We squeezed our way out of the throng in the hopes of raving with Robyn for a hit or two, but found her wrapping up her set to a crowd about 1/5 the size of her time slot-mates. But I was still sufficiently impressed by the petite Swedish popstar who was decked out in fringe and hopped around nonstop on massive platforms, wailing on her high notes with unrivaled skill.
We resigned ourselves to rocking out to a few more Strokes tunes in the very back before booking it for the bridge, where I ended my first day of Gov Ball as it began several sweaty hours later, catching the last blasting notes of the Strokes as fireworks exploded over the island.
Saturday started early, Torres kicking off the day clad in all white to match her bleach blonde hair. Her similarly dressed band kept pace with the critical darling, who didn’t disappoint with her throaty, poetic ballads, which leaned a bit more towards fuzzed out grunge in performance as compared to her record, Sprinter, released last year.
Jon Bellion brought full on swagger to his reggae-influenced, sample heavy set, which brought many a tween to hysterics thanks in no small part to the handsome, heavily tattooed Bellion himself, who ended the set by rapping over The Police’s “Roxanne.”
By the time he wrapped up, Albert Hammond, Jr. was taking the stage directly across the way (staggered sets keep the music rolling without any sound interference), blasting the Doors’ cryptic rant, “You cannot petition the lord with prayer!” over the loudspeakers and luring in at least a handful of passersby. Hammond took over, delivering the same, insanely catchy guitar riffs he’s known for in the Strokes. But he’s just as charismatic as Casablancas when given the spotlight, and played a solid pop-rock set to a laidback, mid-day crowd.
Against Me! dominated the smaller Bacardi House Tent, Laura Jane Grace bringing her furious punk sensibility to the stage and delighting everyone with a riotous, speedy cover of the Clash’s “Train In Vain.”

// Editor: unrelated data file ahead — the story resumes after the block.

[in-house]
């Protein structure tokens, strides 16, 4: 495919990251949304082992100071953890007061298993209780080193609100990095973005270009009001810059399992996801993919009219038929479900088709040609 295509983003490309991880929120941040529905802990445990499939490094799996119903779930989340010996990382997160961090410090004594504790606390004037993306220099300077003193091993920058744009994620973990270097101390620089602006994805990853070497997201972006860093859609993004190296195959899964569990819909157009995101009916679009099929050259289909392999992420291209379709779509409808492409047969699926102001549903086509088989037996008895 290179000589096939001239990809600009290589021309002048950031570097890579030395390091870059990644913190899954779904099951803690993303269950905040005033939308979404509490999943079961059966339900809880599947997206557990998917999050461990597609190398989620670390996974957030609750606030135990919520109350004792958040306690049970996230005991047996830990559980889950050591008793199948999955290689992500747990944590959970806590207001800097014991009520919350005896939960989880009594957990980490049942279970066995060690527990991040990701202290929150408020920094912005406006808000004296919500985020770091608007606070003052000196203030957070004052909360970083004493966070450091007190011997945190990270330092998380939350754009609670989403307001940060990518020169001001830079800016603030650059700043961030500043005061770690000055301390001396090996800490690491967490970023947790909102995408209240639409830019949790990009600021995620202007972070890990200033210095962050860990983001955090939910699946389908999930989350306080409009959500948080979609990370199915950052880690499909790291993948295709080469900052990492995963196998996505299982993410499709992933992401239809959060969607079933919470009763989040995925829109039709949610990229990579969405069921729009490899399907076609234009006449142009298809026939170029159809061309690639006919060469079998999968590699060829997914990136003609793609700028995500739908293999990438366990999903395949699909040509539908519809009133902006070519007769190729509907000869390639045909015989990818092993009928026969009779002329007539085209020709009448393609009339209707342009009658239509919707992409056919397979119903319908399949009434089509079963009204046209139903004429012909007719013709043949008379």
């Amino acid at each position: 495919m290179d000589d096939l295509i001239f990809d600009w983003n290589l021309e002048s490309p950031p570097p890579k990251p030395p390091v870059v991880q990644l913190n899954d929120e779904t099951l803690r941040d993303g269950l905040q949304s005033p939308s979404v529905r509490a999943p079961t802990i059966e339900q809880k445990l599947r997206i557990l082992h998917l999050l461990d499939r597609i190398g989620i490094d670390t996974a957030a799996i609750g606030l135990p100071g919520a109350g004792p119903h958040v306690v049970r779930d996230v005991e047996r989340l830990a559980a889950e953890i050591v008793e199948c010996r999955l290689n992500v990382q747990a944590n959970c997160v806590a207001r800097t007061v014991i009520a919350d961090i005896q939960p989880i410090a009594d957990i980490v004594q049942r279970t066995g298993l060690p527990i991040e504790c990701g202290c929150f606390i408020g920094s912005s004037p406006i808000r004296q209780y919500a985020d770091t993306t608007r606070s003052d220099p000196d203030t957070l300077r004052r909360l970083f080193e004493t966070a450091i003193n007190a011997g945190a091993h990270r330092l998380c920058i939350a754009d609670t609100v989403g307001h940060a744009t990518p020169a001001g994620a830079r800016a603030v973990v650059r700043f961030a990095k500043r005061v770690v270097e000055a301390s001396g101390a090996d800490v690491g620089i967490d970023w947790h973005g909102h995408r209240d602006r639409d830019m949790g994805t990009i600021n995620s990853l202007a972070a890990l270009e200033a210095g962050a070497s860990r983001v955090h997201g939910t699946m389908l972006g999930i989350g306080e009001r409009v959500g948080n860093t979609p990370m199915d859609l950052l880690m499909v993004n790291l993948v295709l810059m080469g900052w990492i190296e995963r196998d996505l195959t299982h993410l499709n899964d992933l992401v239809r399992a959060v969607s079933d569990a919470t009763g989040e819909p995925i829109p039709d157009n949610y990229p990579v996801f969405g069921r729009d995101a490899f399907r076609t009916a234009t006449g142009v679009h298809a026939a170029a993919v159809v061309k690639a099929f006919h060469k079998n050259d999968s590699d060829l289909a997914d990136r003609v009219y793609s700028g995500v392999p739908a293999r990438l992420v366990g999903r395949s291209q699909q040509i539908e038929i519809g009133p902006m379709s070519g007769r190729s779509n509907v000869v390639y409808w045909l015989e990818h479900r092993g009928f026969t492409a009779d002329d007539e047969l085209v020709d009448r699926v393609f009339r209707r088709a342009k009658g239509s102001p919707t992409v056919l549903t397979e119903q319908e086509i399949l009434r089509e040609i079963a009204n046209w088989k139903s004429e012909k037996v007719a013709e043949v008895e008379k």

Afterwards Haim tore through all of their hits, reminding the audience with their tight, gorgeous harmonies how they rose so quickly to stardom. Eldest sister Este gave a passionate tribute to Prince, covering “I Would Die 4 U” and even reproducing the late singer’s choreography from Purple Rain. And speaking of rain… it began to come down during the set, only as a sprinkle at first, but soon the sky opened up to rain of biblical proportions.
The revelry continued as the rain began to fall harder, and Este stepped out into the deluge in solidarity. But the rain showed no sign of letting up, and flashing back to my recent cameo as a drowned rat at Jazz Fest in New Orleans, I panicked and bee-lined into the crowd to hop on the first bus back to the mainland.
Unfortunately, Sunday morning came on with a downpour, and an early AM announcement that gates were delayed– not to come to the island. Organizers promised an official decision about the fate of day three by 12:30, and at 12:15, the die was cast; Governor’s Ball 2016 was over.
Outraged fans took to Twitter, fans of Kanye West, the evening’s headliner along with Death Cab For Cutie (perhaps Gibbardites took to LiveJournal), voicing the loudest displeasure. Several of the day’s acts found indoor venues to set up shop, including Courtney Barnett, who played a show at Rough Trade, and newly formed supergroup Prophets of Rage (Rage Against the Machine‘s Tom Morello, Tim Commerford and Brad Wilk plus Public Enemy‘s Chuck and DJ Lord and Cypress Hill‘s B-Real), who drew crowds to Greenpoint’s Warsaw.
At the end of the day, Gov Ball is a New York Festival, with New York attendees, and we are nothing if not resilient. As a matter of fact, I’d even argue we like things a little gritty; what’s more New York than finding an excuse to complain? So here’s to bitching and moaning and swapping stories about almost, but not quite seeing Kanye and vowing never to return… Until the lineup for 2017 is revealed, and we forget what it was we got so worked up about. See you next year, Gov Ball.